Monday, January 22, 2018

Short Story Titles--Votes Needed!

I'm finishing up a short story that I want to submit to an anthology by the end of the month. (Hopefully I haven't jinxed myself by mentioning the anthology!) The short story is set in my Season Avatars universe, and the anthology has a shards theme. Additional details might spoil Summon the Seasons, so I won't describe the story here. Based on what I've said, which of the following titles would you find most intriguing?

Shards of Four Colors
Shards of a Summersman
The Shards Left Behind

You're welcome to suggest tweaks to these titles as well.

Wednesday, January 17, 2018

Library Books

It's funny how I can go into a library intending to get just a couple of books and end up with a stack. I put two books on hold Sunday and picked them up yesterday after work. But first I had to see what was new in the Science section and then in Science Fiction and Fantasy, and my son had expressed interest in World War Two, so I picked up a couple of books for him. I wound up with eight books, six of them for me. When I was younger and had more free time, I could finish them all before they were due. These days, I'll probably end up renewing some of my books. I guess that's why I still have so many paper books I haven't read and thousands of samples in my Kindle library--as soon as I see a book that looks interesting, I grab it, no matter how many others I still have to read.

How many books do you check out on your typical library visit? Do you finish them before they're due, or do you have to renew (or let them become overdue)?

Monday, January 15, 2018

The Runaway Species: How Human Creativity Remakes the World

In my opinion, the title "The Runaway Species" doesn't do its book justice. At least the subtitle "How Human Creativity Remakes the World" is a better fit.

The beginning of this book discusses two types of creativity (Picasso painting one of his masterpieces and NASA saving the crew of Apollo 13) that seem wildly different but aren't. Eagleman states there are three ways we can creatively alter something: by "bending" or distorting it, by "breaking" it into components, and by "blending" it with something else. (I can attest to the latter, as I tend to throw several different ideas into a single story.) He lists several examples of each type of change. We can adapt to new things very quickly (witness how much we're tied to our smartphones), so the pleasure we find in getting something new fades. On the other hand, something too different from the status quo will be rejected by society. (The example given in the book was Beethoven's Grosse Fugue, which was the finale of a quartet. Contemporaries hated it so much Beethoven had to remove the fugue from the quartet and publish it separately. Luckily, society caught up with Beethoven, and we are able to listen to the Grosse Fugue today.) One of the reasons we change things so much is to seek the sweet spot between familiarity and novelty. This is a constantly moving target, which is why companies must continue to innovate even when they're currently very successful.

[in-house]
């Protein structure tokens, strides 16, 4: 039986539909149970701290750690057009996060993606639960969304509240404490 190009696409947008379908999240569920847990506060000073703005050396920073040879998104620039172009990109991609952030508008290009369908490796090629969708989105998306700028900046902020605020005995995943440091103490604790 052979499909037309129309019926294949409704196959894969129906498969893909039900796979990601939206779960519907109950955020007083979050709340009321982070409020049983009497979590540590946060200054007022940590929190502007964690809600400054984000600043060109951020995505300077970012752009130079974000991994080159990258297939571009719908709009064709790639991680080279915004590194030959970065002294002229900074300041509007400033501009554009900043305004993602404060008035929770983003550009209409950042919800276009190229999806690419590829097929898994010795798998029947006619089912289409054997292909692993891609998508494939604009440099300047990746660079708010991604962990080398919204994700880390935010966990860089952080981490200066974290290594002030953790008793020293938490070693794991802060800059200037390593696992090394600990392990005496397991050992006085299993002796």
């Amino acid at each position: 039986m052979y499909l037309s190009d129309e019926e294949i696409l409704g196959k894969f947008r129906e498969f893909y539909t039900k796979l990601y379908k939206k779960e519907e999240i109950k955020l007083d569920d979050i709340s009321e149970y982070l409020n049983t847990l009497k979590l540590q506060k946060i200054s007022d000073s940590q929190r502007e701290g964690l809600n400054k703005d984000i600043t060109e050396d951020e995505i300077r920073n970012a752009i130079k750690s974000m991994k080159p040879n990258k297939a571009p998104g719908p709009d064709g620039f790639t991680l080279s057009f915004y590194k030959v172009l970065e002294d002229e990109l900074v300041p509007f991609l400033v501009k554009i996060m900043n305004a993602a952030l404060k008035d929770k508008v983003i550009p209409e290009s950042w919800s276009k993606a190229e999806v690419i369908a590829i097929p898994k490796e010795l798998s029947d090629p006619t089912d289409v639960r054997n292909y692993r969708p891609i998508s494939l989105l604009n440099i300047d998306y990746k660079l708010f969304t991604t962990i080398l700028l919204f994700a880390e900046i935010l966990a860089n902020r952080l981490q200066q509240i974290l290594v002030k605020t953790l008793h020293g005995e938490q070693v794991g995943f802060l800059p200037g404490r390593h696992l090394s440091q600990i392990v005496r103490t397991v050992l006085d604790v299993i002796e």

The second part of the book discusses how to cultivate a creative mentality. Part of this requires coming up with many different options, working in a variety of fields, and being able to accept failure. The final section deals with creativity in schools, in companies, and in the future.

Anyone interested in creativity will find this an interesting book to read. The hard part, as always, is implementing its ideas in daily life.

Wednesday, January 10, 2018

Writer's Retreats

I had a chance to chat with some writers last night, and one of the topics was writer's retreats. One of the writers takes turns with other writers in her region to host a retreat every three months. Another writer talked about renting homes, in particular, Rudyard Kipling's home. It has ten bedrooms and rents for $700/night, which isn't bad if you split the cost among ten people.

I haven't done a writer's retreat yet; it can be difficult enough just taking a couple of hours to hang out in a coffee shop or the library. But I wouldn't mind the chance to go somewhere scenic for a few days and perhaps stay at a bed and breakfast.

Have you ever been on a writer's retreat? Did you go by yourself or with other writers? Was it productive? Feel free to share your experiences in the comments.

Monday, January 08, 2018

Porg!

Ever since we watched The Last Jedi, our family has become obsessed with porg, the rotund birds who were apparently designed for cuteness, not aerodynamics. I have one (named Pascal) attached to my car window, and my son got one that came with a blanket. My son even created camouflage armor for his using duct tape:


Yes, we have Paratrooper Porg. He also has boots, which Alex created after this picture was taken.

As for me, thanks to this pattern created by The Geeky Hooker, I've started crocheting my own Porg Collective. See below for the picture. They're pretty easy to make (especially since they only require about half the rows of some of the other Star Wars characters I crochet); the hardest part is switching between three colors. The facial expressions could use some work too. I may wind up spending all my free time creating porg. Guess I'd better schedule some writing time in there too if I want to finish my next novel before Episode Nine premiers.




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